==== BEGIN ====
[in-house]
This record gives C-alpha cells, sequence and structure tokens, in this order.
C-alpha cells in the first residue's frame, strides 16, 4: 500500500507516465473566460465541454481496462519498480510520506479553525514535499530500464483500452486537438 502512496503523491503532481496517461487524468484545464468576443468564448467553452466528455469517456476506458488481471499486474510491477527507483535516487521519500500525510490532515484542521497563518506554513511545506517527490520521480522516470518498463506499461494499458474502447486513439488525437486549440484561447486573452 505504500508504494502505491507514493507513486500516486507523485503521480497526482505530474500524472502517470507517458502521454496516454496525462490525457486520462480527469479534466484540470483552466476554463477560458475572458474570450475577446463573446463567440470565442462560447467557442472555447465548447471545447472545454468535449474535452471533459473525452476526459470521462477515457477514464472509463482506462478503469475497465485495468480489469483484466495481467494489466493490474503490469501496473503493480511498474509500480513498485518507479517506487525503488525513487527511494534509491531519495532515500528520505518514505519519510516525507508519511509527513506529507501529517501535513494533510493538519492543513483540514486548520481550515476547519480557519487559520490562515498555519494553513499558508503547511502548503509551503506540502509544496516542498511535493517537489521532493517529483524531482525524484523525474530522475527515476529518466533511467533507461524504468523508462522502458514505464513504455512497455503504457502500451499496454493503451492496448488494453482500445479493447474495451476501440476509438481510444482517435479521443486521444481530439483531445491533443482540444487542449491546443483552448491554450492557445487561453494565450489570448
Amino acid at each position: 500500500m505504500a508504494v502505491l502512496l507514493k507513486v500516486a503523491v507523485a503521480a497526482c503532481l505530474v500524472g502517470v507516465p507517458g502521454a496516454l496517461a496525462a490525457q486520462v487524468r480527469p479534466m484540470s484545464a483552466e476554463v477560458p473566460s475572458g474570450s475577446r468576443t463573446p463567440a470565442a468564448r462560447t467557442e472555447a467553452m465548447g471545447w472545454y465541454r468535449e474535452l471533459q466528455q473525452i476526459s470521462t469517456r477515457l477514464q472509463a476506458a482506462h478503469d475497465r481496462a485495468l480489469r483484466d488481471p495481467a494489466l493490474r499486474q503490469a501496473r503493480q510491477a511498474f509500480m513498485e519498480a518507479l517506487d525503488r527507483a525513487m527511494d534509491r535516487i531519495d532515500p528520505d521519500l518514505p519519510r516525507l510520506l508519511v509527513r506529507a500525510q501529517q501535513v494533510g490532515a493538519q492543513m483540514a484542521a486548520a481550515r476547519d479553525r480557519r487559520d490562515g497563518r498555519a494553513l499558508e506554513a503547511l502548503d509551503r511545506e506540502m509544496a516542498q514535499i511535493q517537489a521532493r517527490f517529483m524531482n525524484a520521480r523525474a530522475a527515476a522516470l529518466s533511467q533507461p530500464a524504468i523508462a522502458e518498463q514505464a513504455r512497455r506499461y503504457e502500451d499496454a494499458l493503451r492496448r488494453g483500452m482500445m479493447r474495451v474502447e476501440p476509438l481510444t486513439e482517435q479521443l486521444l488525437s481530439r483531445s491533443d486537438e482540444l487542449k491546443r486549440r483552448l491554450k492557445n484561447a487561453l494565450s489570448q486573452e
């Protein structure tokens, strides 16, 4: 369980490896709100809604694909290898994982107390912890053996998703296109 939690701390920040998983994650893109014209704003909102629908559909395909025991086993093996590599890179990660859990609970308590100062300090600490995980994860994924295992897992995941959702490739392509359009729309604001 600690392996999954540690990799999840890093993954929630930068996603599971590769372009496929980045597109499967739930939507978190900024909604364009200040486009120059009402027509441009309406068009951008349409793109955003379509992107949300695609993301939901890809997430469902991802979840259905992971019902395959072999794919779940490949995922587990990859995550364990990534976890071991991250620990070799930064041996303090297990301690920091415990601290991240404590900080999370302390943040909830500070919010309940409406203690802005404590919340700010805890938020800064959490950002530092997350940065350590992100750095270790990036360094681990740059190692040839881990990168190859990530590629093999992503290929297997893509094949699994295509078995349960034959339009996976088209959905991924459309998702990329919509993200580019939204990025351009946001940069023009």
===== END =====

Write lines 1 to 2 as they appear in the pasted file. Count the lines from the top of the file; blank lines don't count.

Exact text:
[in-house]
This record gives C-alpha cells, sequence and structure tokens, in this order.